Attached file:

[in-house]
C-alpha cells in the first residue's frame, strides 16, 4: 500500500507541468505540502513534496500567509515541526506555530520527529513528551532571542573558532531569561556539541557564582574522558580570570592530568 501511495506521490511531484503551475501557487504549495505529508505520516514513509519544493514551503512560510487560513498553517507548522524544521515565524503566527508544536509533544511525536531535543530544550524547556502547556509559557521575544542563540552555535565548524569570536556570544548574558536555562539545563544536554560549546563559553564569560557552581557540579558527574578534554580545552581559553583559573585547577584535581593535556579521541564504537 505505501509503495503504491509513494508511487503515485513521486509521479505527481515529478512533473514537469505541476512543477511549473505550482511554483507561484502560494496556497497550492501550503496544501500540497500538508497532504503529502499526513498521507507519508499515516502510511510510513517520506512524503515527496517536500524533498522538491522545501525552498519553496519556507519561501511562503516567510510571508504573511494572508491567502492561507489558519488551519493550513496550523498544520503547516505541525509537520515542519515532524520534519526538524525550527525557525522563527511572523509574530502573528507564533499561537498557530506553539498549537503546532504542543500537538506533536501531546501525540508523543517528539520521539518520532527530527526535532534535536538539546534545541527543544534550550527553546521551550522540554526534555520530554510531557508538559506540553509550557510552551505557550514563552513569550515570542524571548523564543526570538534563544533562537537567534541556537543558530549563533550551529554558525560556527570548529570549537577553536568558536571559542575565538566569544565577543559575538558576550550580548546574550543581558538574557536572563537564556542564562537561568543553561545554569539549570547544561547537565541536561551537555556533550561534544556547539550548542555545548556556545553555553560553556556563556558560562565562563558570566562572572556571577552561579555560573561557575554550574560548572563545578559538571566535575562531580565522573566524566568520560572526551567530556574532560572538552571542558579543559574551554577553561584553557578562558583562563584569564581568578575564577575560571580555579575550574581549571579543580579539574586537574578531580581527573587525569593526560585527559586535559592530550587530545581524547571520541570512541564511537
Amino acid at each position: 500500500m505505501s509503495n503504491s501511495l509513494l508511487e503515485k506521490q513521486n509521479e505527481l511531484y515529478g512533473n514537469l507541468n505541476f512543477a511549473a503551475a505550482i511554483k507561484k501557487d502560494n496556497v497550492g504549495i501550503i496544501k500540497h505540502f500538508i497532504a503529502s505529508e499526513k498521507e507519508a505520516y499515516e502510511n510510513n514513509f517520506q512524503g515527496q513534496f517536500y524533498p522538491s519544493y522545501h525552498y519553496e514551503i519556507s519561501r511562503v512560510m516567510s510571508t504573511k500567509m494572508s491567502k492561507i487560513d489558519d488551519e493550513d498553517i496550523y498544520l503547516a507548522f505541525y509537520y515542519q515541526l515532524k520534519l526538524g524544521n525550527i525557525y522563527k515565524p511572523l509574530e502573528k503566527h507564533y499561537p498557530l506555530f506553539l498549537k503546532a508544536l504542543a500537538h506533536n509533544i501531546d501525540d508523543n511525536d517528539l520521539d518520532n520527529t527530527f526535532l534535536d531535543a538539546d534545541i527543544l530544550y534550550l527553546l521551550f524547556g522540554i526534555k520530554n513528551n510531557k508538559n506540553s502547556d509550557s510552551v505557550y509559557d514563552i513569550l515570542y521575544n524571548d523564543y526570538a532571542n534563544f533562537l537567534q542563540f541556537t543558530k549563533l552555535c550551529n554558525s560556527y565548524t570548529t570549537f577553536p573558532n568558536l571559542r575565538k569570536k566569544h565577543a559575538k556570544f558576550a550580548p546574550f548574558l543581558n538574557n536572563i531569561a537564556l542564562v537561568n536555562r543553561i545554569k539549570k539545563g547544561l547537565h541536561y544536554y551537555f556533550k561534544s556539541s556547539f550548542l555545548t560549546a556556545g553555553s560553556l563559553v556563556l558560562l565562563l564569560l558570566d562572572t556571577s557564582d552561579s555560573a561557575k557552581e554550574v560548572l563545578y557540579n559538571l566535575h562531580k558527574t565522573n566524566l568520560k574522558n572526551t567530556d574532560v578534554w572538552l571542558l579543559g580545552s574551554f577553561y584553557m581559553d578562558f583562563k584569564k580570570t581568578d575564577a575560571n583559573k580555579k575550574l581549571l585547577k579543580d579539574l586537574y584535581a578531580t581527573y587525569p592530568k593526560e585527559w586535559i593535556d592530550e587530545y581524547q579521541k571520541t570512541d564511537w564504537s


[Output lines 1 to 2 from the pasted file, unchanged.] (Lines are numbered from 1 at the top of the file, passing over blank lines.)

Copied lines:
[in-house]
C-alpha cells in the first residue's frame, strides 16, 4: 500500500507541468505540502513534496500567509515541526506555530520527529513528551532571542573558532531569561556539541557564582574522558580570570592530568 501511495506521490511531484503551475501557487504549495505529508505520516514513509519544493514551503512560510487560513498553517507548522524544521515565524503566527508544536509533544511525536531535543530544550524547556502547556509559557521575544542563540552555535565548524569570536556570544548574558536555562539545563544536554560549546563559553564569560557552581557540579558527574578534554580545552581559553583559573585547577584535581593535556579521541564504537 505505501509503495503504491509513494508511487503515485513521486509521479505527481515529478512533473514537469505541476512543477511549473505550482511554483507561484502560494496556497497550492501550503496544501500540497500538508497532504503529502499526513498521507507519508499515516502510511510510513517520506512524503515527496517536500524533498522538491522545501525552498519553496519556507519561501511562503516567510510571508504573511494572508491567502492561507489558519488551519493550513496550523498544520503547516505541525509537520515542519515532524520534519526538524525550527525557525522563527511572523509574530502573528507564533499561537498557530506553539498549537503546532504542543500537538506533536501531546501525540508523543517528539520521539518520532527530527526535532534535536538539546534545541527543544534550550527553546521551550522540554526534555520530554510531557508538559506540553509550557510552551505557550514563552513569550515570542524571548523564543526570538534563544533562537537567534541556537543558530549563533550551529554558525560556527570548529570549537577553536568558536571559542575565538566569544565577543559575538558576550550580548546574550543581558538574557536572563537564556542564562537561568543553561545554569539549570547544561547537565541536561551537555556533550561534544556547539550548542555545548556556545553555553560553556556563556558560562565562563558570566562572572556571577552561579555560573561557575554550574560548572563545578559538571566535575562531580565522573566524566568520560572526551567530556574532560572538552571542558579543559574551554577553561584553557578562558583562563584569564581568578575564577575560571580555579575550574581549571579543580579539574586537574578531580581527573587525569593526560585527559586535559592530550587530545581524547571520541570512541564511537